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Can Nuclear Fusion Put the Brakes on Climate Change?


The doubters weren’t simply killjoys—they were imaginative thinkers who had devoted decades of their lives to fusion research. It wouldn’t be easy to make H.T.S. into a magnet of sufficient size. And the powerful magnetic field created by H.T.S. was sure to have consequences, which hadn’t been fully studied. There was every reason in the history of experimental science to expect surprises. And funding for fusion projects was already tight; another idea might draw money away from projects that many scientists considered more promising. It was entirely reasonable to ask whether the members of the M.I.T. team were the Wright brothers or Samuel Pierpont Langley—the head of the Smithsonian who in 1903 crashed his very expensive Aerodrome into the Potomac, and then a couple of years later did it again.

After Whyte’s keynote, the M.I.T. crowd went out for lunch at Stubb’s Bar-B-Q. “It’s the kind of place with red-checked tablecloths and food that comes with a lot of napkins,” Whyte said. Everyone around the table knew that the primary funding for their work would end within a year. As Mumgaard recalls, “Basically, we all had pink slips, and yet we were still there. And the question was, Why? We had to learn to listen to ourselves. Did we really believe the field was where we were saying we thought it was?” Was H.T.S. really the shiny new lever that would move fusion dramatically forward? Whyte and his colleagues started to write on a napkin details of how they could make SPARC and then ARC a reality. They wrote down estimates of how much money it would cost to develop it. “It was like this collective dawning, that this thing was really possible,” he told me. Over ribs, they decided that they would fund their work with lottery tickets or with venture capital or with philanthropy—one way or another, they would make their good-enough fusion power plant real.

On September 30, 2016, M.I.T.’s old experimental fusion device, which had been running for twenty-five years, was obliged to shut down by midnight. “This device graduated more than a hundred and fifty Ph.D.s,” Whyte said wistfully. “It set records, even though it’s a hundred times smaller than ITER.” Although M.I.T. was never told why the device was shut down—the Department of Energy continued to fund two other tokamak projects in the U.S.—there was speculation that the reason was that it was the smallest. “Which is ironic, because smaller is where we’re trying to go,” Whyte said. The researchers ran experiments on the machine until the last permitted minute. At 10:30 P.M., they set a world record for temperature and pressure. At midnight, they shared champagne.

“I went home a little after midnight, but I couldn’t sleep,” Whyte said. In his home office, with his wife’s paintings of trees and flowers on the wall, he started going over the data from the final experiments: “I was just sort of plugging in what our results would mean in a machine with a higher magnetic field,” as would be produced with H.T.S. magnets. “It meant spARC could provide a hundred million watts.” This was even more than the team had speculated in Austin. Whyte was seeing fusion’s holy grail.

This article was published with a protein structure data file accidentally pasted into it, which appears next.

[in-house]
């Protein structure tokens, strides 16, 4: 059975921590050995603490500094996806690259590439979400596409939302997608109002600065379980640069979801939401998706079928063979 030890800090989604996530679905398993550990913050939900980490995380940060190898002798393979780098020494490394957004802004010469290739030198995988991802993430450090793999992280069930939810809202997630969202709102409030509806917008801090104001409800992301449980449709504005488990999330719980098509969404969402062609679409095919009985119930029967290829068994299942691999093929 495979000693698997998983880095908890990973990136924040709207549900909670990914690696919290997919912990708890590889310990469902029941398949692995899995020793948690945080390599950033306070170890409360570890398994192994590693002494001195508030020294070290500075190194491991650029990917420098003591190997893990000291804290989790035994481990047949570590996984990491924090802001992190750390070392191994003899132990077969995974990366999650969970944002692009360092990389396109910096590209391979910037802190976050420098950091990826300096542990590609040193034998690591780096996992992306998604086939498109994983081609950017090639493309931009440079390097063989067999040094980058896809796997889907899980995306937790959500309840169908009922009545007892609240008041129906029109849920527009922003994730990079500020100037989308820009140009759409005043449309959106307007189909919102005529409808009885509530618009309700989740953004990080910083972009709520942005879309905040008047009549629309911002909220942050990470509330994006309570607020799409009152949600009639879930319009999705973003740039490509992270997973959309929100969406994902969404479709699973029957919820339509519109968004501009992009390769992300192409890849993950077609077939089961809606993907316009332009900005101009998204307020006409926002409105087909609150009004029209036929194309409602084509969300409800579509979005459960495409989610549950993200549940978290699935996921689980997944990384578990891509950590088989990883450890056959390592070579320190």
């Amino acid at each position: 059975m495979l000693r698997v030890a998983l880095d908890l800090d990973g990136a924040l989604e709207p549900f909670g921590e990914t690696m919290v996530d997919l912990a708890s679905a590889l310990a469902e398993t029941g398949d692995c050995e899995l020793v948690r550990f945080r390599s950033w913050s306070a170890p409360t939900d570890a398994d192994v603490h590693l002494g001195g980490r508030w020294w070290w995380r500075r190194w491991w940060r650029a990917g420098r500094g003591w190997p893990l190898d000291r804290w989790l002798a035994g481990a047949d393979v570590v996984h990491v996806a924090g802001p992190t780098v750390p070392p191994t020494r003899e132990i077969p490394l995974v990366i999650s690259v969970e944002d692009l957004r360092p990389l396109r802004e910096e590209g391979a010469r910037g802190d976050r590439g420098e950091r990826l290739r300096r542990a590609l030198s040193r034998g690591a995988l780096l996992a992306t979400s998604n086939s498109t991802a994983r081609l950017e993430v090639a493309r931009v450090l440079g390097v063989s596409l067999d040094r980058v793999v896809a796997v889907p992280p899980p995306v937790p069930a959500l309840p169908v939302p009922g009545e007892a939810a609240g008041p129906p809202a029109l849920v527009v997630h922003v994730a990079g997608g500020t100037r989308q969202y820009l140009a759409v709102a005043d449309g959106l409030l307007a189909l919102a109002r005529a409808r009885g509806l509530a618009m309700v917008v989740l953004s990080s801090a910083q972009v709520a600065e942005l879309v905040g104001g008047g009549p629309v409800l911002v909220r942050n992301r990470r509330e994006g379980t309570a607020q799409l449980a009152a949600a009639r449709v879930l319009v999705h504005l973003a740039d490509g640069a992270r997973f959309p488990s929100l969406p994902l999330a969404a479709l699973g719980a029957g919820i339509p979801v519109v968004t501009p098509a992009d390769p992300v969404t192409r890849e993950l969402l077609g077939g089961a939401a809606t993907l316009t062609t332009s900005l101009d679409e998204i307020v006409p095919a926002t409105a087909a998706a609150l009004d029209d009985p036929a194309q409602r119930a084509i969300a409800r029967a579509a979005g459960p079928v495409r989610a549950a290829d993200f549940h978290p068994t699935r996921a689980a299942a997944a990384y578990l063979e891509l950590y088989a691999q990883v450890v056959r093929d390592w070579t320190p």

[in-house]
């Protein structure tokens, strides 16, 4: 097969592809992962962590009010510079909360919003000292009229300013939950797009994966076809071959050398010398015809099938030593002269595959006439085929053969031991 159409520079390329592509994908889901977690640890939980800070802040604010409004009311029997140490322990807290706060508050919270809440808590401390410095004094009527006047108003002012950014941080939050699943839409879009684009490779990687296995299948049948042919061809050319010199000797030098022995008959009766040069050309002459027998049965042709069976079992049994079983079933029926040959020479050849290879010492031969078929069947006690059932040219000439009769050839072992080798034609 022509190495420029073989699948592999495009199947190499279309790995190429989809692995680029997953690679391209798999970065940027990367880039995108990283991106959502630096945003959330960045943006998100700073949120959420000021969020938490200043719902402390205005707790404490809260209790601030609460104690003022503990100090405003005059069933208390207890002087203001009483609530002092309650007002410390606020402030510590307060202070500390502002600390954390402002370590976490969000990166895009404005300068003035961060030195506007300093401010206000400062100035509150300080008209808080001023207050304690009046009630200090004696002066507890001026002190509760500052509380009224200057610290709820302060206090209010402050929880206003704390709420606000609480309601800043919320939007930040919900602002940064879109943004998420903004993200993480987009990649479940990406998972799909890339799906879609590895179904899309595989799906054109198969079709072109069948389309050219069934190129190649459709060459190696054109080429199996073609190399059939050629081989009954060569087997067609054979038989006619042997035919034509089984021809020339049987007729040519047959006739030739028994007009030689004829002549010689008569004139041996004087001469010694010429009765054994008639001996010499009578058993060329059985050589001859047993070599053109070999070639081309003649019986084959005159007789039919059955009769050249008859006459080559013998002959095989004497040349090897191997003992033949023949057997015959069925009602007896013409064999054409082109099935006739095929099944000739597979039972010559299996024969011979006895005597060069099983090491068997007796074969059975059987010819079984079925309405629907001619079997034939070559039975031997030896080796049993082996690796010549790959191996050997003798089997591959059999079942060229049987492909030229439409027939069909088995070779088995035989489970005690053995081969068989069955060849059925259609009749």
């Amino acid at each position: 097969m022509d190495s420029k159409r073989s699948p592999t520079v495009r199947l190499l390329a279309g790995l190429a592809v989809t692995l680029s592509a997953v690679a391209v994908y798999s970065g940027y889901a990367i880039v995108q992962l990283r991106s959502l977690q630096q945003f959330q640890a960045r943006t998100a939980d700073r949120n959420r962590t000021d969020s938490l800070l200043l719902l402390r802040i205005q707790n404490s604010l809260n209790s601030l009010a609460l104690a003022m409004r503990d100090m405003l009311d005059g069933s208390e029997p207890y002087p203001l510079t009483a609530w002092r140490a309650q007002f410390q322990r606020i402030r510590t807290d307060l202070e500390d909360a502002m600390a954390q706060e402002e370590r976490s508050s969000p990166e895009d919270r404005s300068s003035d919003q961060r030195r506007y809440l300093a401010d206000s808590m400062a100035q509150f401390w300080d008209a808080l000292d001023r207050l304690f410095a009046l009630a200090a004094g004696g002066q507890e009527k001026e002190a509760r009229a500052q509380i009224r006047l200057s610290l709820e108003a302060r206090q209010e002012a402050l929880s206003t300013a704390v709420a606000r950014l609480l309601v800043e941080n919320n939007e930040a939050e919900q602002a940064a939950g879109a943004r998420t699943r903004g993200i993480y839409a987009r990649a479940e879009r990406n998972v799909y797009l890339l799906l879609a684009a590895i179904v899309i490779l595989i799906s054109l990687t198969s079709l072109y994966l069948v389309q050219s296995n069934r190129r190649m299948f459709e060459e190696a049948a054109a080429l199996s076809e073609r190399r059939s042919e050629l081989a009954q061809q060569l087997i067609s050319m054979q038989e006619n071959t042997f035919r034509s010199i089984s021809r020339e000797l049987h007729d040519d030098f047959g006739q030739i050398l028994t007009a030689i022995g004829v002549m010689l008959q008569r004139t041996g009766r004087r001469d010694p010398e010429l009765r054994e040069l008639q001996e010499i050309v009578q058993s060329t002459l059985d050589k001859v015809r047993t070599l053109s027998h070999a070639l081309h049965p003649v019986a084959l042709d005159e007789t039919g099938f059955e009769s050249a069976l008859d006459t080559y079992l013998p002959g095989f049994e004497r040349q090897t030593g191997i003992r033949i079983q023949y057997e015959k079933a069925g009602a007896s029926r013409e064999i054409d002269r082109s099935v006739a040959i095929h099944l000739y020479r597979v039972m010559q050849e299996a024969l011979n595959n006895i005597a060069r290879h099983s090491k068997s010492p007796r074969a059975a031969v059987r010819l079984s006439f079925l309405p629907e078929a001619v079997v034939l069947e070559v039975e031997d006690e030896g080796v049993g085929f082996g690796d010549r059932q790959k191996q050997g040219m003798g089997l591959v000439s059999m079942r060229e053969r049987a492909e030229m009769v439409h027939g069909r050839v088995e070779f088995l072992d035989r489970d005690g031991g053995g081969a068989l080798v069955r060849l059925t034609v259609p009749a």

The M.I.T. team continued to dedicate its time to ARC/SPARC, quilting together fellowships and grants. At one point, to make payroll, technicians went into the basement and loaded trucks with scrap copper to sell. SPARC Underground was set up—a group of interested scientists who met regularly, to discuss plans and work through difficulties. They needed to buy as much H.T.S. as they could, in order to learn more about the material’s characteristics—hammer it, heat it, freeze it, send current through it. “I remember so well the first shipment of H.T.S.,” Mumgaard said. “We waited for months to get this reel of material. It was only five hundred metres. Now, if we’re not talking ten kilometres, we’re not talking anything. These days, you can order this stuff on Alibaba.com. But then—it was such a moment.”

The team had to solve engineering problems—it also had to solve business problems, including convincing suppliers that there was a market for the material, so that more would be made. “We met with them and asked them if they had considered fusion as a market,” Mumgaard told me. “They were, like, ‘No way, that’s not a real thing.’ ” After two years of extensive lab work and dreamy conversations over five-dollar pitchers of Miller High Life at the Muddy Charles Pub, SPARC Underground became Commonwealth Fusion Systems, a seven-person private fusion-energy company with an ongoing relationship with M.I.T. (C.F.S. funds research at M.I.T., which shares its intellectual resources and some lab space with C.F.S.; patents are filed jointly.) Some of C.F.S.’s funders are European energy companies, and some are philanthropists. By 2021, the company employed about three hundred people, many of them veterans of SpaceX and Tesla.

“Energy is a market,” Mumgaard said. “If you knew there was a ten-trillion-dollar market out there—that is a pull. You couldn’t even have said there was a market that big for computers, or for social media. But you can say that about energy.”

The Plasma Science and Fusion Center, at the northwest corner of the M.I.T. campus, is only a few minutes’ walk from the Cambridge campuses of Pfizer and Moderna. In March, Whyte and Mumgaard met me at the front steps. Mumgaard is now the C.E.O. of C.F.S.; Whyte, a co-founder, remains at M.I.T. They wore T-shirts and had pandemic-untrimmed wavy hair, giving them the look of ambitious surfers. I was there to meet them, but also to meet their magnet, which was still under construction. Maybe it would work, or maybe it would send the team back to the planning stages for years. It was a warm and sunny day. If Kool-Aid had been on offer, I would have drunk not one glass but two.

Aristotle described magnetism as the workings of the soul inside a stone. Magnets have been used to navigate ships, to levitate high-speed trains, to image the inside of a human body, and to move iron filings to make a silly beard on a plastic-bubble-encased drawing of a face. In 1951, the physicist Lyman Spitzer suggested that a magnetic field could serve as a bottle in which to contain a plasma that re-created the pressure and the temperature inside a star. Magnets have been a centerpiece of fusion research ever since.

Mumgaard and Whyte gave me a tour of their lab spaces. The first stop was at what looked like a lectern, in a cubicled room. The room’s distant wall was the control board for M.I.T.’s first experimental fusion device, from the nineteen-seventies. The lectern featured pictures of common plasmas: the sun, lightning, the northern lights, magnetic fusion, and a neon sign reading “OPEN.” Mounted on the lectern was a hollow glass tube with copper wire coiled around it in two places. The wire was set up so that a current could be run through it, and the glass tube was suspended over a metal plate. You may remember a demonstration, from your high-school science class, of an electric current being run through coiled wires, generating an electromagnetic field—this was basically a fancier version of that. “You can turn it on,” Mumgaard said.